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With new pandemic relief bill signed, how will Hamilton County divvy out the next round of support?

Posted at 5:10 PM, Dec 30, 2020
and last updated 2020-12-31 12:23:41-05

HAMILTON COUNTY, Ohio — When President Donald Trump signed the $900 billion coronavirus relief package into law Sunday, it meant an extension of much-needed financial lifelines for counties all over the country, including here in Hamilton County.

But how much and who gets what are up to the Hamilton County Board of County Commissioners.

For Jesse Roley, the first round of stimulus kept his small business, RoSho Awards and Graphics in Bond Hill, afloat. Roley paid the storefront's utility bills using Hamilton County small business relief funding.

Jesse Roley, owner of RoSho Awards and Graphic in Bond Hill, Cincinnati, spoke with WCPO Dec. 30, 2020, about the next round of coronavirus relief.

"The critical thing was when that phone rang, somebody was there to answer," Roley said. "And they weren't answering saying, 'We're closed due to COVID.' We were saying, 'How can I help you?'"

Denise Driehaus, president of the Hamilton County Board of County Commissioners, said they will be targeting varying needs across the county, from small businesses to residents struggling due to lost wages, and especially those who might not have access to direct funding from state and federal sources.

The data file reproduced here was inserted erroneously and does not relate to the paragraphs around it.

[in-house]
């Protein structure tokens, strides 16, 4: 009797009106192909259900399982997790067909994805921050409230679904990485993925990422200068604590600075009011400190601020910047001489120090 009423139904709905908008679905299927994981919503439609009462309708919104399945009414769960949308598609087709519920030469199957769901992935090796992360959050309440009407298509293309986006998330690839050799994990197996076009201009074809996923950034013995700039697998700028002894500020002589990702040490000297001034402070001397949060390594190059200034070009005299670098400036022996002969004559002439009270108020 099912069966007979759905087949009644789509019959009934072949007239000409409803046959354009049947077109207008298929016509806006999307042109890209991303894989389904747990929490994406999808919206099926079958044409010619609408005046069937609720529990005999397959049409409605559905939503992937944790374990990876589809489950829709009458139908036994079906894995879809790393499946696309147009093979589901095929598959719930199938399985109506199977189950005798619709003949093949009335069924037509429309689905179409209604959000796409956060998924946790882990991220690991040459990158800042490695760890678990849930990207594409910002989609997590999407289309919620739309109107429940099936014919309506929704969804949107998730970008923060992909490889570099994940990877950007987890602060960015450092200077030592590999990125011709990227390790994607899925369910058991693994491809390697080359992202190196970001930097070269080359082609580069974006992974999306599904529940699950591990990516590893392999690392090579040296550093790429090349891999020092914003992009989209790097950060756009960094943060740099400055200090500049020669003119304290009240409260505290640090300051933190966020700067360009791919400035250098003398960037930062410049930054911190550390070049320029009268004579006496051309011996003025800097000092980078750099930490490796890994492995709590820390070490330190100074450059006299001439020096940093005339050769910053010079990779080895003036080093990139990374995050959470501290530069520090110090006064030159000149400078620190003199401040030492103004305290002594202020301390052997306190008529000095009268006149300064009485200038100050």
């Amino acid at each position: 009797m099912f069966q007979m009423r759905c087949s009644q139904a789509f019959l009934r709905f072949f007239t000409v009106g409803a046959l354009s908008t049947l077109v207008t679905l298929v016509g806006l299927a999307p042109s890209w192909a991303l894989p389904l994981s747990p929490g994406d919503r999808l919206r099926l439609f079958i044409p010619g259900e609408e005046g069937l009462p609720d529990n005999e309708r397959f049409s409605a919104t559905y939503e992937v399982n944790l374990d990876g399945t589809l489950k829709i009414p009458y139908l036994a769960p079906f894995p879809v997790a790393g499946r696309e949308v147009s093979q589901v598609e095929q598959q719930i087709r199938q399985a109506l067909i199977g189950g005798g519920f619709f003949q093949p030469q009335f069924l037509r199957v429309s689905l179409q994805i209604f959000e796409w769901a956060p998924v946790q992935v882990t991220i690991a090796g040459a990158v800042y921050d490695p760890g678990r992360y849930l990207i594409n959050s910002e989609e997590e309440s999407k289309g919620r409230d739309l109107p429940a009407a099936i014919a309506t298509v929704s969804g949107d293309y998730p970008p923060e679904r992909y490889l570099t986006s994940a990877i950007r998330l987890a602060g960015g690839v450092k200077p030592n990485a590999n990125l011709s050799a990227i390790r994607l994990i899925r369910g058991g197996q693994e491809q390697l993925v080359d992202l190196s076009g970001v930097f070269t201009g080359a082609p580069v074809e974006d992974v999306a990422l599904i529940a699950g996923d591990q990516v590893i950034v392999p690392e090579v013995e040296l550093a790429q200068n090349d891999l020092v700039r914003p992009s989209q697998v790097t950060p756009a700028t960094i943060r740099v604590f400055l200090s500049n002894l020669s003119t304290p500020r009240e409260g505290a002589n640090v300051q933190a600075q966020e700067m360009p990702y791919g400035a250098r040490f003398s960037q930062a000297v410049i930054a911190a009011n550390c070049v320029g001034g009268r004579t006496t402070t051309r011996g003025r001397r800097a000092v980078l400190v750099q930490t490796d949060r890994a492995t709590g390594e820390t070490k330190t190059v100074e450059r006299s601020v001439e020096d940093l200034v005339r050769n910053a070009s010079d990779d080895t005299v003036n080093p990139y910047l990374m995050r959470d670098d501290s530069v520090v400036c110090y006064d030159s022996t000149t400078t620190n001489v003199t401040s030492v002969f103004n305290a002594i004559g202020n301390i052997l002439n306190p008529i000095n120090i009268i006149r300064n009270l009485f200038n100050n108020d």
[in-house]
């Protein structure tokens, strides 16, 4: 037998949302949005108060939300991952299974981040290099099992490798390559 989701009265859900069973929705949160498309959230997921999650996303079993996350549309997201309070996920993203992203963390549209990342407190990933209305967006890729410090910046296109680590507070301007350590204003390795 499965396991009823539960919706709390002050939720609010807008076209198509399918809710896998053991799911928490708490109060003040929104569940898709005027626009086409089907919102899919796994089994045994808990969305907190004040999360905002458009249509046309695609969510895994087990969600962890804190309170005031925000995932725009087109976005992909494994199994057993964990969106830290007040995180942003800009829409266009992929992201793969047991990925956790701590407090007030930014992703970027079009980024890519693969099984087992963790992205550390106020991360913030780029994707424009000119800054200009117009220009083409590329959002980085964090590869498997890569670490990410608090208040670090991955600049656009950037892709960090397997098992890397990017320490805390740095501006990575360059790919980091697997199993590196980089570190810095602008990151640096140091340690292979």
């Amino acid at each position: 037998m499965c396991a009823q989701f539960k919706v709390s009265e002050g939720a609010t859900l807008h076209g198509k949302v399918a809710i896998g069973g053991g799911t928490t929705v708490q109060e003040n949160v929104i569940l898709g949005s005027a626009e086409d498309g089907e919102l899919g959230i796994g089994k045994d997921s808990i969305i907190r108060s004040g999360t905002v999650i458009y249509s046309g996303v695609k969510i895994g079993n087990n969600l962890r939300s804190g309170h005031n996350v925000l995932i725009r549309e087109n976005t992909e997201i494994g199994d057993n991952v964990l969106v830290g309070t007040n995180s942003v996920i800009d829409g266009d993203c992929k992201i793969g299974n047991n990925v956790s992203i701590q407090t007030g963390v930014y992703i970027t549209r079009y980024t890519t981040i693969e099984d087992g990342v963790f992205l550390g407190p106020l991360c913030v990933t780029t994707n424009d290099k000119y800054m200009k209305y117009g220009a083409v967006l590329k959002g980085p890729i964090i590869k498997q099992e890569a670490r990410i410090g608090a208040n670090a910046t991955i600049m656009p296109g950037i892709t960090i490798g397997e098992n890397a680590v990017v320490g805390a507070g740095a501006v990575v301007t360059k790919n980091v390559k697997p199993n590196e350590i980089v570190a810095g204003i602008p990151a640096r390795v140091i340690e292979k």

"We're going to try to hit those in this community who are struggling and not able to access some of the dollars and relief from the other levels of government," she said.

In July, the owners of Hi-Tech Audio Video Solutions in St. Bernard told us they lost 90% of their income. Unemployment support was and still is their lifeline six months later.

"That's huge for us. Without that money, no rent," said owner, Marie Grooms.

For residents facing eviction, like Courtney Smith of Madisonville, every little bit could help, regardless of the source.

Courtney Smith, 43 of Madisonville, said she wasn't sure where to turn as she faces eviction during the COVID-19 pandemic.

When WCPO first spoke with her earlier this month, her disability made it impossible to work for the former dancer and mother of four. As a result, she was calling area churches in search of assistance paying rent.

"I'm always worried about what we're going to do next," Smith said Dec. 2. "I don't want to be homeless and disabled. Then where would I go?"

READ MORE: Despite eviction moratorium, Black moms still especially vulnerable

Also competing for funding are medical services.

Hamilton County Health Commissioner Greg Kesterman said part of the next round of relief funding could help hire nurses and pay for testing in the coming months.

"So if you need access to testing, there are lots of opportunities throughout Hamilton County, and there is pretty much no wait to get tested, and test results are coming back in less than 48 hours," he said.

Roley said he was optimistic enough to hire a new employee in October, but now he's wondering what's next.

"So now it's just a matter of, if another stimulus comes around being able to use that stimulus to generate more business to keep everybody paid," he said.

Driehaus said the county commissioners are still receiving guidance on spending limits that come attached to the next round of relief funds, and they still have a few months to make disbursement decisions.